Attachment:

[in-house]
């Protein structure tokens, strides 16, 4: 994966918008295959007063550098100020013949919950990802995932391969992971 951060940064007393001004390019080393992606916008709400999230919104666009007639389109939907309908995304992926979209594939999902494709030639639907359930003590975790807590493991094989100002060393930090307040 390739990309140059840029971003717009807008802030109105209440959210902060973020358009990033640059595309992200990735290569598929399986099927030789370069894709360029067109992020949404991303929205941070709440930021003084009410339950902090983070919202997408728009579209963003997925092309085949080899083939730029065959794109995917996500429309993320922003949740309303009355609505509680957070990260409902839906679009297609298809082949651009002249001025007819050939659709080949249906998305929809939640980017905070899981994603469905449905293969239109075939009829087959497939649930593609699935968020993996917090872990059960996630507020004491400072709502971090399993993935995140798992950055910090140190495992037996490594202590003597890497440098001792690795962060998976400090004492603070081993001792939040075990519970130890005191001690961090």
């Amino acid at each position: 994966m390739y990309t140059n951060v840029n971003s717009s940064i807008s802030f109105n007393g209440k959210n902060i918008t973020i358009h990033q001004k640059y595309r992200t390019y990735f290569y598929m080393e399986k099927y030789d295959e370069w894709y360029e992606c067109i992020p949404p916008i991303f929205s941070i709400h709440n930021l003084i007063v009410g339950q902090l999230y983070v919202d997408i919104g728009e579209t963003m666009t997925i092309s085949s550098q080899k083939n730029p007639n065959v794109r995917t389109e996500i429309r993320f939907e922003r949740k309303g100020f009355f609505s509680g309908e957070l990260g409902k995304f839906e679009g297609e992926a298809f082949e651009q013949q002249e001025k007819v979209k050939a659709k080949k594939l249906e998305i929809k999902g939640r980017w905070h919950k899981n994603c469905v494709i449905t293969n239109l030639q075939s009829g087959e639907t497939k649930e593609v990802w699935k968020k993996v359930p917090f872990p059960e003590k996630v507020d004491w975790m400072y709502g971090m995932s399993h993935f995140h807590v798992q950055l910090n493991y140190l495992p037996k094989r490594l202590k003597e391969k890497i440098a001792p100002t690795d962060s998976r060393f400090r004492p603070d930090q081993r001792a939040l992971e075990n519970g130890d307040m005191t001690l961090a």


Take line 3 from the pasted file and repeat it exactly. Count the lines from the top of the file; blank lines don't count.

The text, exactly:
């Amino acid at each position: 994966m390739y990309t140059n951060v840029n971003s717009s940064i807008s802030f109105n007393g209440k959210n902060i918008t973020i358009h990033q001004k640059y595309r992200t390019y990735f290569y598929m080393e399986k099927y030789d295959e370069w894709y360029e992606c067109i992020p949404p916008i991303f929205s941070i709400h709440n930021l003084i007063v009410g339950q902090l999230y983070v919202d997408i919104g728009e579209t963003m666009t997925i092309s085949s550098q080899k083939n730029p007639n065959v794109r995917t389109e996500i429309r993320f939907e922003r949740k309303g100020f009355f609505s509680g309908e957070l990260g409902k995304f839906e679009g297609e992926a298809f082949e651009q013949q002249e001025k007819v979209k050939a659709k080949k594939l249906e998305i929809k999902g939640r980017w905070h919950k899981n994603c469905v494709i449905t293969n239109l030639q075939s009829g087959e639907t497939k649930e593609v990802w699935k968020k993996v359930p917090f872990p059960e003590k996630v507020d004491w975790m400072y709502g971090m995932s399993h993935f995140h807590v798992q950055l910090n493991y140190l495992p037996k094989r490594l202590k003597e391969k890497i440098a001792p100002t690795d962060s998976r060393f400090r004492p603070d930090q081993r001792a939040l992971e075990n519970g130890d307040m005191t001690l961090a």